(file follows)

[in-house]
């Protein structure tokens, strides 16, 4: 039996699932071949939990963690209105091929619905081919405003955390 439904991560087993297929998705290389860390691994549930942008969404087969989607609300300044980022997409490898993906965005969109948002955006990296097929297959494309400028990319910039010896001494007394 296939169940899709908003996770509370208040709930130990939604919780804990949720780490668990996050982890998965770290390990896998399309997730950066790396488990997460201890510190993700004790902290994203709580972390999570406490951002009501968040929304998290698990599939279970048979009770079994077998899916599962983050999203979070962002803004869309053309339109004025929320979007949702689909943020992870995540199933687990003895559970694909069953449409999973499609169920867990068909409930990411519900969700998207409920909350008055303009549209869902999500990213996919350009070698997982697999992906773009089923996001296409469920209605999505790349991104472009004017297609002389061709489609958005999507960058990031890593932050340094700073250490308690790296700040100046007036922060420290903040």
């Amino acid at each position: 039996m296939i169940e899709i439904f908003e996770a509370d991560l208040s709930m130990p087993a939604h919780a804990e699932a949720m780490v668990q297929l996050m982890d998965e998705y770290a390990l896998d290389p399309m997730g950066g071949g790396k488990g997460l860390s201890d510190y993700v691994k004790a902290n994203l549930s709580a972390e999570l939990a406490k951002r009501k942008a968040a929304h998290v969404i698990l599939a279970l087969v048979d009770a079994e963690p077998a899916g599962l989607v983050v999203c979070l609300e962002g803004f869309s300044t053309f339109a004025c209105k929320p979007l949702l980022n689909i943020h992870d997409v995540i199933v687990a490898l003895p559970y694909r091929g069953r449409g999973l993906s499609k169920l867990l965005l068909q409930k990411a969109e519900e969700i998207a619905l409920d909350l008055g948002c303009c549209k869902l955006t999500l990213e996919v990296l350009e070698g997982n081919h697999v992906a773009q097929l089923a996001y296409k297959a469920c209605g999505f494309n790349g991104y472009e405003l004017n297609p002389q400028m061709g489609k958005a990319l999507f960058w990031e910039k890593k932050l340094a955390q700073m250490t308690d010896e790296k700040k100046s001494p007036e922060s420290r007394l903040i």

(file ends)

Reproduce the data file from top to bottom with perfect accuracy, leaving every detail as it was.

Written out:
[in-house]
């Protein structure tokens, strides 16, 4: 039996699932071949939990963690209105091929619905081919405003955390 439904991560087993297929998705290389860390691994549930942008969404087969989607609300300044980022997409490898993906965005969109948002955006990296097929297959494309400028990319910039010896001494007394 296939169940899709908003996770509370208040709930130990939604919780804990949720780490668990996050982890998965770290390990896998399309997730950066790396488990997460201890510190993700004790902290994203709580972390999570406490951002009501968040929304998290698990599939279970048979009770079994077998899916599962983050999203979070962002803004869309053309339109004025929320979007949702689909943020992870995540199933687990003895559970694909069953449409999973499609169920867990068909409930990411519900969700998207409920909350008055303009549209869902999500990213996919350009070698997982697999992906773009089923996001296409469920209605999505790349991104472009004017297609002389061709489609958005999507960058990031890593932050340094700073250490308690790296700040100046007036922060420290903040």
């Amino acid at each position: 039996m296939i169940e899709i439904f908003e996770a509370d991560l208040s709930m130990p087993a939604h919780a804990e699932a949720m780490v668990q297929l996050m982890d998965e998705y770290a390990l896998d290389p399309m997730g950066g071949g790396k488990g997460l860390s201890d510190y993700v691994k004790a902290n994203l549930s709580a972390e999570l939990a406490k951002r009501k942008a968040a929304h998290v969404i698990l599939a279970l087969v048979d009770a079994e963690p077998a899916g599962l989607v983050v999203c979070l609300e962002g803004f869309s300044t053309f339109a004025c209105k929320p979007l949702l980022n689909i943020h992870d997409v995540i199933v687990a490898l003895p559970y694909r091929g069953r449409g999973l993906s499609k169920l867990l965005l068909q409930k990411a969109e519900e969700i998207a619905l409920d909350l008055g948002c303009c549209k869902l955006t999500l990213e996919v990296l350009e070698g997982n081919h697999v992906a773009q097929l089923a996001y296409k297959a469920c209605g999505f494309n790349g991104y472009e405003l004017n297609p002389q400028m061709g489609k958005a990319l999507f960058w990031e910039k890593k932050l340094a955390q700073m250490t308690d010896e790296k700040k100046s001494p007036e922060s420290r007394l903040i």